These charts—bound in books with spiffy graphics and trendy colors, or printed on spartan, downloadable black-and-white pages—usually have each day broken down into a series of letters: Ws for wet diapers, Ss for stool (or BMs or Ps). Parents tick off a letter for each diaper, depending what it contained. Each day for the first week or so has a different recommended number of diaper changes.
While I had anticipated changing diapers, I did not expect to be a diaper accountant as well. I asked my own mom and mother-in-law about poop charts, and neither remembered being asked for this catalog by any doctor in the late 1970s.
When did parents start tracking bowels so closely? Dr. Shu says she witnessed the gradual rise of charting in the past 20 years. "My guess would be [it started] about 15 years ago—when the information technology started booming, we had more computers, we had more email," she says. "We just started to become more objective about things."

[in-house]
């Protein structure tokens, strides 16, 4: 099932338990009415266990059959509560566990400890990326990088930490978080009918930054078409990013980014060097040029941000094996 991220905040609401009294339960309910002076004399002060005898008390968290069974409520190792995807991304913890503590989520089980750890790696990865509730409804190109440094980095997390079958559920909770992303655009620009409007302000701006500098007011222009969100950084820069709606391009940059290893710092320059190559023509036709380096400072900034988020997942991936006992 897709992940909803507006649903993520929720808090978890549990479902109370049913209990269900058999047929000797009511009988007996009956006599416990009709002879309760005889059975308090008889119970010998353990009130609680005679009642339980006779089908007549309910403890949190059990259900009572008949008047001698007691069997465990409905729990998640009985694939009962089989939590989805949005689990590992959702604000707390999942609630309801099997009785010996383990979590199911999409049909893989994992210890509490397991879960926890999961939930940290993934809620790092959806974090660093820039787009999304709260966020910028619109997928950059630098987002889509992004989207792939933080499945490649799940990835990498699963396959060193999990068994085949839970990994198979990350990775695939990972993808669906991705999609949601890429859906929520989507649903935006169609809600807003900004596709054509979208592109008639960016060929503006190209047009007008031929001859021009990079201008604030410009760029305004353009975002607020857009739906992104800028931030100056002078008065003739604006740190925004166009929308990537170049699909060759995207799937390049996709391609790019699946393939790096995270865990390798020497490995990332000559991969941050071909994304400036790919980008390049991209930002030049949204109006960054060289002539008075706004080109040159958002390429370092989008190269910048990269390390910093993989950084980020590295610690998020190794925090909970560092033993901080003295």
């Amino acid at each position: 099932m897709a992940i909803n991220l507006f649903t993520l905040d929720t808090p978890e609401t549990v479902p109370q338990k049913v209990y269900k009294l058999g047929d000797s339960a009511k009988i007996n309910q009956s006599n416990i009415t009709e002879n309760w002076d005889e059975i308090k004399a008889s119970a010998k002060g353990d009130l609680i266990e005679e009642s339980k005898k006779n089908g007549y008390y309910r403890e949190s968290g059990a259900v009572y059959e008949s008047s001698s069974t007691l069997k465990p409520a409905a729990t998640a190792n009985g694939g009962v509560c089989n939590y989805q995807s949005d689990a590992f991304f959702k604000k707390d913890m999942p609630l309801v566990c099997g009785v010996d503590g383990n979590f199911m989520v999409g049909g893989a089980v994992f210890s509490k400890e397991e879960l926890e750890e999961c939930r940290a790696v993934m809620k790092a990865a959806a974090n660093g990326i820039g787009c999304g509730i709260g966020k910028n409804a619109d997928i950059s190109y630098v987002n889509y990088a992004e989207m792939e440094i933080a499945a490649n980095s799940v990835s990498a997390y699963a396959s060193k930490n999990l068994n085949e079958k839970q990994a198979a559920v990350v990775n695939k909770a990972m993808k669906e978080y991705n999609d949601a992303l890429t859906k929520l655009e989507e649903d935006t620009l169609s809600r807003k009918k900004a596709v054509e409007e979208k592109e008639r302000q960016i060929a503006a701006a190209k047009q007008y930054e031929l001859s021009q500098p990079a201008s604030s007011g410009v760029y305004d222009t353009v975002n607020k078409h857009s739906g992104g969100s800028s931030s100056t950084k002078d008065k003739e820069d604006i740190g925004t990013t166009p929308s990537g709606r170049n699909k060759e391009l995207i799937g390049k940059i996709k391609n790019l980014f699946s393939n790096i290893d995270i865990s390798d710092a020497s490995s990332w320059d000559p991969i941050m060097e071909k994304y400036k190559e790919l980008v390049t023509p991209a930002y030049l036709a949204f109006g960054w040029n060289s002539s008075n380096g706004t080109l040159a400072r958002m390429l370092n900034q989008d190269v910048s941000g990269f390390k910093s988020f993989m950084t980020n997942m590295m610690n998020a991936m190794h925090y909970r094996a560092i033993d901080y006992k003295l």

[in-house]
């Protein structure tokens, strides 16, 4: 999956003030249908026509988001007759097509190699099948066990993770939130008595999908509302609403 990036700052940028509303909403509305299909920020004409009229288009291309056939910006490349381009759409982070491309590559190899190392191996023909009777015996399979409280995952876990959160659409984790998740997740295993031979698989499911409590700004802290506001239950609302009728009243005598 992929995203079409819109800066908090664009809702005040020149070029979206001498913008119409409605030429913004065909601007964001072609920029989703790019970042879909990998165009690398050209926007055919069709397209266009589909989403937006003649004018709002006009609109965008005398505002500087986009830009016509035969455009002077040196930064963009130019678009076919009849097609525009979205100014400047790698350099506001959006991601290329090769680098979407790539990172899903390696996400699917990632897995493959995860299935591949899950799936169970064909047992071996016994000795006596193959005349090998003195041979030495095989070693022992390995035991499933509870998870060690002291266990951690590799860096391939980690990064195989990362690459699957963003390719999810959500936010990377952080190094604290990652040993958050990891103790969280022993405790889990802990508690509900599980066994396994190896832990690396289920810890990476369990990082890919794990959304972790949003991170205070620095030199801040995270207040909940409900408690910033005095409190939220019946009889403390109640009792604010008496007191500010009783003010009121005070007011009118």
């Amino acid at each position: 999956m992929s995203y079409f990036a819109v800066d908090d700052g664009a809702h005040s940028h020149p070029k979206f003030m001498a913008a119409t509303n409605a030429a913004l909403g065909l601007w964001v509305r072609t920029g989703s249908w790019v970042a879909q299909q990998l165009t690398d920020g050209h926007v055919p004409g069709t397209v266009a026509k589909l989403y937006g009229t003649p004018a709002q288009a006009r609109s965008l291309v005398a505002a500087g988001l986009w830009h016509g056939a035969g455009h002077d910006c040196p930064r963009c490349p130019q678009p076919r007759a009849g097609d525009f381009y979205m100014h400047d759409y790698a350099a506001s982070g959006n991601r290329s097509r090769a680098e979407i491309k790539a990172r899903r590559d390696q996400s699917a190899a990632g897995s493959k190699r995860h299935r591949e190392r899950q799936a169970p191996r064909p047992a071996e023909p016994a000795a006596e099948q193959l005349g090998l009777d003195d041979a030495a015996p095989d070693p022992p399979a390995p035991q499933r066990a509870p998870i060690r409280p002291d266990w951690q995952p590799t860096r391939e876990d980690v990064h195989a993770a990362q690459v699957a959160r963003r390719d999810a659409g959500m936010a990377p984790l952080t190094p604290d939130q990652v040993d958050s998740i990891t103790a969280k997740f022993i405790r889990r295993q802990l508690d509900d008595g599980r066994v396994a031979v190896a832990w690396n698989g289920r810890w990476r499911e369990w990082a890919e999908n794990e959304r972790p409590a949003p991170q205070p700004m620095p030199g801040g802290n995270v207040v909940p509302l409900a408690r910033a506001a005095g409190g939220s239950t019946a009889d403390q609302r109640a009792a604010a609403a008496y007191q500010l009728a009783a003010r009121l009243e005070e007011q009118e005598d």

While all new parents are advised by pediatricians to chart their new baby's poops, nobody actually tells you when to stop. Some parents keep charting diapers, in addition to naps and feedings, for months. Dr. Shu says it's only really necessary until your baby has regained his birth weight. "I did it, as a first-time mom, for about six weeks. And then I realized it's not making any difference," she says. "I'm not changing anything; the baby's doing fine."
Now that our son is 7 months old, my wife and I stopped keeping track of every diaper, but we still monitor his naps and bottles very closely.
The impulse to keep detailed records of every moment of a baby's life could be part of a larger phenomenon. "I think it has to do with people not living with their parents—the baby's grandparents—and not knowing what's normal. If you're at home and your own mother is there, she can tell you, 'Oh that's what you used to do too.' Then you're not going to worry about it," Dr. Shu says. "But if you're just not sure, then what you're going to do is you're going to keep a journal. You're going to take it in to your doctor and ask them if it's normal."
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